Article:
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I have a PSRAM driven by an STM32F2 in the default asynchronous mode. The PSRAM works fine except for the very first read or write operation.

After the first read or write operation (which produces bugus results), all the read/write operations behave as expected. The address of the first read or write operation does not change things.

I have tried inserting a one second delay between the SRAM initialisation and the first read or write operation, but that did not help.

What could I be causing this problem?

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    \$\begingroup\$ Asynchronous, page or burst mode? \$\endgroup\$
    – stevenvh
    Commented Jul 10, 2012 at 9:13
  • \$\begingroup\$ Asynchronous (BCR and RCR are at their default setttings). \$\endgroup\$
    – Randomblue
    Commented Jul 10, 2012 at 9:14
  • \$\begingroup\$ u didn't answer my initialization answer in my suggestions \$\endgroup\$ Commented Jul 20, 2012 at 22:58
  • \$\begingroup\$ Have you solved your problem? I noticed (from another post) that you are using the same Micron PSRAM I am using, and I have a similar but opposite problem. Memory accesses work fine in my test routines, but occassionally (but 100% repeatably) I read bogus data from the PSRAM. For example, a particular load works fine the first 2 times, but fails the 3 rd time (at the same address, with the same data). \$\endgroup\$ Commented Nov 1, 2012 at 0:46
  • \$\begingroup\$ No, I never figured that one out, but there was an easy workaround for me. Memories are delicate creatures, and operating them in a slightly wrong fashion can lead to subtle bugs. I would triple check the timing diagrams, and try various settings. \$\endgroup\$
    – Randomblue
    Commented Nov 1, 2012 at 9:25

3 Answers 3

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When working with external chips I've seen this issue before because the default I/O state of the microcontroller. For example, microcontroller X boots up with all I/O in a High-Z Input state. Then my code goes through, sequentially, with the initialization routine and does something like disable the pull-up, then change the I/O pin to an output, then set the default (nominal) state of the pin (this isn't the recommended algorithm, but follow me here). What that does to any parts connected to the chip is possibly clock 1 data bit (or more) into the chip because of the high->low->high procession of the I/O pin. This can range from being completely innocuous all the way up to corrupting your first transaction (as the chip is left with 1/8th of an instruction). Usually the chip cleans itself up after your 1st read/write because the internal state machine can clear things up once you pull your CE# pin high and you can go on reading/writing with ease. I would scope those pins and see what your chips is actually seeing on boot. I suspect that you'll find that it's working "perfectly" based on the inputs it's getting. If you find this is the problem, you can force boot-states on critical pins by using pull-up/down resistors accordingly to make sure this doesn't happen. Well written firmware (in the initialization routine for your peripheral) should get the IC into a known and robust state.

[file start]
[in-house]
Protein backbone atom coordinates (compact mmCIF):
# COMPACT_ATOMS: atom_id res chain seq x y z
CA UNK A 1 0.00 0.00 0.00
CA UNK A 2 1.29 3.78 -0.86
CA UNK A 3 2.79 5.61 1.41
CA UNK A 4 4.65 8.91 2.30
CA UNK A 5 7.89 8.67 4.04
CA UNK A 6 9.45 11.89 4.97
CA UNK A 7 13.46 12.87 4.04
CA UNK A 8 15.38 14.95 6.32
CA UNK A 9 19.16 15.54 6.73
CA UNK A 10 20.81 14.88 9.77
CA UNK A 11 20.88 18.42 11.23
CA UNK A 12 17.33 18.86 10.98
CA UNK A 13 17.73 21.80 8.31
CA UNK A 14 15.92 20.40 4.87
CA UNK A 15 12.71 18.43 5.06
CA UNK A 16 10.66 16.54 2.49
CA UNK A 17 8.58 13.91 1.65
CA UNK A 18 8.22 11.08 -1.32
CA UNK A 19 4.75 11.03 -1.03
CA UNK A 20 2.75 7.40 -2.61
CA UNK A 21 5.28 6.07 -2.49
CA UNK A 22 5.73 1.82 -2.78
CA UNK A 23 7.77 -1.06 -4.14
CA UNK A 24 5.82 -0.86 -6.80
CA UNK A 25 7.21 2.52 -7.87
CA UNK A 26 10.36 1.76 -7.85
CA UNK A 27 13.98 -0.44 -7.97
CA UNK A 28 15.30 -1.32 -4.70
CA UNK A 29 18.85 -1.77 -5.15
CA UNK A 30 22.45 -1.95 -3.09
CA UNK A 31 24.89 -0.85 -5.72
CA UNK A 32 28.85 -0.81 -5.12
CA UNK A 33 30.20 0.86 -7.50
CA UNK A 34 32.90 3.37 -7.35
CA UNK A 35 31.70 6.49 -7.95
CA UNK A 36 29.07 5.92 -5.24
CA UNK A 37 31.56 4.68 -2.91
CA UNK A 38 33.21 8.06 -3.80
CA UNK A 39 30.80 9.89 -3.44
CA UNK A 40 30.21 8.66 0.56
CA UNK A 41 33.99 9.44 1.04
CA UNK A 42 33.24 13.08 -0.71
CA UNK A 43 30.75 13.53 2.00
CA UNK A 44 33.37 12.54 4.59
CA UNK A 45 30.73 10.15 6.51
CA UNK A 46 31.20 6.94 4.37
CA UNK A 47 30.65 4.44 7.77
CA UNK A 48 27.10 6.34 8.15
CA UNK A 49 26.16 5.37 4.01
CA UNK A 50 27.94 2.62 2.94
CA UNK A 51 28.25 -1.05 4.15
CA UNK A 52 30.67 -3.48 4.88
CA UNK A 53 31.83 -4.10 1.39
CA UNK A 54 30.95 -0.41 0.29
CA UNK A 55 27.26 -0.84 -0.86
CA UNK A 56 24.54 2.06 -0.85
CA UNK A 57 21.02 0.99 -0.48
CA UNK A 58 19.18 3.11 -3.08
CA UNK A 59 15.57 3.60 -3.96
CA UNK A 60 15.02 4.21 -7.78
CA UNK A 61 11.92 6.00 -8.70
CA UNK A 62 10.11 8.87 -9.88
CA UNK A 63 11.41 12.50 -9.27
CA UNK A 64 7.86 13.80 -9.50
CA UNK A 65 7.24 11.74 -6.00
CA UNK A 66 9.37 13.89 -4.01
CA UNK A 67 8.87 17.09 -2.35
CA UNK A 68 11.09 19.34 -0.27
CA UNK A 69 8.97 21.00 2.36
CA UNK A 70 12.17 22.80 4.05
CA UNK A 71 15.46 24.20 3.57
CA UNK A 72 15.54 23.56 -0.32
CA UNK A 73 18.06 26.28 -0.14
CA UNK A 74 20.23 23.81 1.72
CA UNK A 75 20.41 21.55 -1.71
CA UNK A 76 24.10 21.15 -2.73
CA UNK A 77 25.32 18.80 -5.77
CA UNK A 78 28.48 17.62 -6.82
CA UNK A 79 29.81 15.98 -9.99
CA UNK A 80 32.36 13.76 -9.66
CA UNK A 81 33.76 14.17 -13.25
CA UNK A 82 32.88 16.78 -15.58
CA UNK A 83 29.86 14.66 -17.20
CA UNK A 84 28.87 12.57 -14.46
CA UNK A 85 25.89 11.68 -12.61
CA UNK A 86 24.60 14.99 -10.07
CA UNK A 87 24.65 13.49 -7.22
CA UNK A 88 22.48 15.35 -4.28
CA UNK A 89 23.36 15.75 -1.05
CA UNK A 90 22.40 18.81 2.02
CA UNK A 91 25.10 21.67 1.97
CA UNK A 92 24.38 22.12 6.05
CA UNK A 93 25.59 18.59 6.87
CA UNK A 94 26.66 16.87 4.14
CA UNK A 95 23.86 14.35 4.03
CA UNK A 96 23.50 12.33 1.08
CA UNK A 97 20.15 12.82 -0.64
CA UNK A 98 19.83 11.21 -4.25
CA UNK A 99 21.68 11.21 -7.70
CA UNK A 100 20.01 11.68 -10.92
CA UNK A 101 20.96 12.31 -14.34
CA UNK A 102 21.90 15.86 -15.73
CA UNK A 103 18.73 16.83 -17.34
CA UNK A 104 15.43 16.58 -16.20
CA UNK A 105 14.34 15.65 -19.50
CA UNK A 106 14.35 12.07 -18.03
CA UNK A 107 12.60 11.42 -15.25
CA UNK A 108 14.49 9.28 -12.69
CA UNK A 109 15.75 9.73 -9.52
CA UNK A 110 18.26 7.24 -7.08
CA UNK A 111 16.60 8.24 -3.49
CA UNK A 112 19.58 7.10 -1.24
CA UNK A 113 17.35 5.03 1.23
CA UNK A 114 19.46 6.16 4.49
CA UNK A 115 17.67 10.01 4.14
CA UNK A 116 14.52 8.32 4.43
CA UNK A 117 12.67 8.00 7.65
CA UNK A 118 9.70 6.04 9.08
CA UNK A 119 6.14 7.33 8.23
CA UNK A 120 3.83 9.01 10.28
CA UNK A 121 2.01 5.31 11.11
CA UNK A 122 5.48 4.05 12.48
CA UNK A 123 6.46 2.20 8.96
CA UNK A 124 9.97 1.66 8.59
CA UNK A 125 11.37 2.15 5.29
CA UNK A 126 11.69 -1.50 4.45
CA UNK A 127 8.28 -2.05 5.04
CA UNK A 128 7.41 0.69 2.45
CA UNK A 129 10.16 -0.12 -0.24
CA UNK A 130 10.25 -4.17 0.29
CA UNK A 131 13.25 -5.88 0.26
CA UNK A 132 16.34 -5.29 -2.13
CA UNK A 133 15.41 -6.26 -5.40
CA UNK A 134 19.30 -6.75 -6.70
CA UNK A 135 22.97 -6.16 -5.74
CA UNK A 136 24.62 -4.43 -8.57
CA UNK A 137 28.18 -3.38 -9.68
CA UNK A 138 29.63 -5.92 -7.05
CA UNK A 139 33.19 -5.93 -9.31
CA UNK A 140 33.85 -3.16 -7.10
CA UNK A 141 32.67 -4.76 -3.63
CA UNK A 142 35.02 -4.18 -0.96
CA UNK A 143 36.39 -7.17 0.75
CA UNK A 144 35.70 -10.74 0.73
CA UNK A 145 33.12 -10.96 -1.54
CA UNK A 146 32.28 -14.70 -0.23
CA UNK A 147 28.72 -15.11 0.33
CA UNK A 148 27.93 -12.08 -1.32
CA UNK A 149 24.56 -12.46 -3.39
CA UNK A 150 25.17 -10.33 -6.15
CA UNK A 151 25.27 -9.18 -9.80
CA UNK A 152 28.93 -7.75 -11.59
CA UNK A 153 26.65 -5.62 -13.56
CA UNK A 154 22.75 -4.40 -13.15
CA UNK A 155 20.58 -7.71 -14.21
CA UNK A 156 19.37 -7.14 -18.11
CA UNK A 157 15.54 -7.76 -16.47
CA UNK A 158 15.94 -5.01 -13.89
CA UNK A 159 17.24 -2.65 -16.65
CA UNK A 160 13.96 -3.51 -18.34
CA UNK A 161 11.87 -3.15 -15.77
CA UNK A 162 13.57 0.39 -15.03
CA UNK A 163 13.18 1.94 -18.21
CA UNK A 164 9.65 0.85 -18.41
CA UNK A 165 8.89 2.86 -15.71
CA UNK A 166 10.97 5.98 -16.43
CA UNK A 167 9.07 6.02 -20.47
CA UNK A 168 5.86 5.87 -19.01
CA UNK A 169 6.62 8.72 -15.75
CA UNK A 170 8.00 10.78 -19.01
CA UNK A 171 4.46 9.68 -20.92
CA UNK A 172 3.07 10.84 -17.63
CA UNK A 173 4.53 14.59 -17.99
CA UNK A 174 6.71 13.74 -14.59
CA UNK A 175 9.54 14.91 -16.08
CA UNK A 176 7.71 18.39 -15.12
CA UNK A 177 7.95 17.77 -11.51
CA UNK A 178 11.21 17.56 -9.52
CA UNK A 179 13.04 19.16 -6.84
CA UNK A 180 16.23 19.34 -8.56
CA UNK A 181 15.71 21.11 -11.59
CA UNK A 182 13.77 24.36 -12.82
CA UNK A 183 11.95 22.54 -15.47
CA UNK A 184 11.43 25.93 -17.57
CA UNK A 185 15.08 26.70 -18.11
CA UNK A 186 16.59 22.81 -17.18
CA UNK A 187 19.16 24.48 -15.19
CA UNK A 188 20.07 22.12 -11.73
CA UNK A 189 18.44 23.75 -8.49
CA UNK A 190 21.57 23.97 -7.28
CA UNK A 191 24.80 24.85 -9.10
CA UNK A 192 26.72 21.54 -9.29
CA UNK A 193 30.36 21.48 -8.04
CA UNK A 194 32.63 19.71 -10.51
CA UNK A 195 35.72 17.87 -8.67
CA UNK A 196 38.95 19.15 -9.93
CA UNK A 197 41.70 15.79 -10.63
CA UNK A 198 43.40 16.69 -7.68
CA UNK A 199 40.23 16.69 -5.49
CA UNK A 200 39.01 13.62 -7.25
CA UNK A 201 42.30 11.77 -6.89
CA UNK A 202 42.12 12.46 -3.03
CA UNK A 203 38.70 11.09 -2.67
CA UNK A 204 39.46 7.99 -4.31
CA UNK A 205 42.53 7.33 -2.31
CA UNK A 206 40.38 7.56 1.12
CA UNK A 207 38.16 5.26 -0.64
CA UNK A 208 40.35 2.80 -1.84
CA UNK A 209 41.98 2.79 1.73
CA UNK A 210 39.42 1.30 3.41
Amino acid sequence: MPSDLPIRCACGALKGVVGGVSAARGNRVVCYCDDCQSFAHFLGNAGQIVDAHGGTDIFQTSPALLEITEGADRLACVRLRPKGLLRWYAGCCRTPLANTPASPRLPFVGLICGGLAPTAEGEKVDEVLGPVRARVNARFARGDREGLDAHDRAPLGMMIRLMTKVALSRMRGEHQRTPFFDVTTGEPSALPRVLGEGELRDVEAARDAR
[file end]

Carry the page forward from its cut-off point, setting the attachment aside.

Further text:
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This is a medium-to-long shot, but I had a similar problem...12 years ago. But it was an ST processor, so, why not?

I had mis-programmed the timing registers (misunderstood the data sheet), and as a result, I had one of the write pulse times set longer than the entire time for write cycle--something like that; I don't remember the exact registers. Rather than pushing the write times out to the longest setting, instead it dropped the part where the line returned high! In effect, on the scope, the line in question was sitting low, and it would go high during some other part of the write cycle, and when it returned low, the write would happen. As I recall, it wasn't even that obvious when watching on the 'scope. But I do remember that behavior where most of the writes would work, but it would drop the first one. And as you say, slowing things down didn't help.

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The power-up initialization specs are TPU >= 150uS, after Vcc >=1.7V

  1. VCC and VCCQ must be applied simultaneously.
  2. During the initialization period, CE# should remain HIGH.
  3. When initialization is complete, the device is ready for normal operation.

Did you confirm these?

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  • \$\begingroup\$ The power supplies are applied simultaneously. However, right when I configure the CE# pin as a memory pin, the ARM pulses it low. Maybe that's the problem. \$\endgroup\$
    – Randomblue
    Commented Jul 24, 2012 at 16:26
  • \$\begingroup\$ Since the CE# pin should stay high for 150µs after the power has been applied, maybe it helps to delay the initialization of the pins? That way, if the pulse on CE# happens, it might not disturb the PSRAM. \$\endgroup\$
    – hli
    Commented Jul 25, 2012 at 13:15

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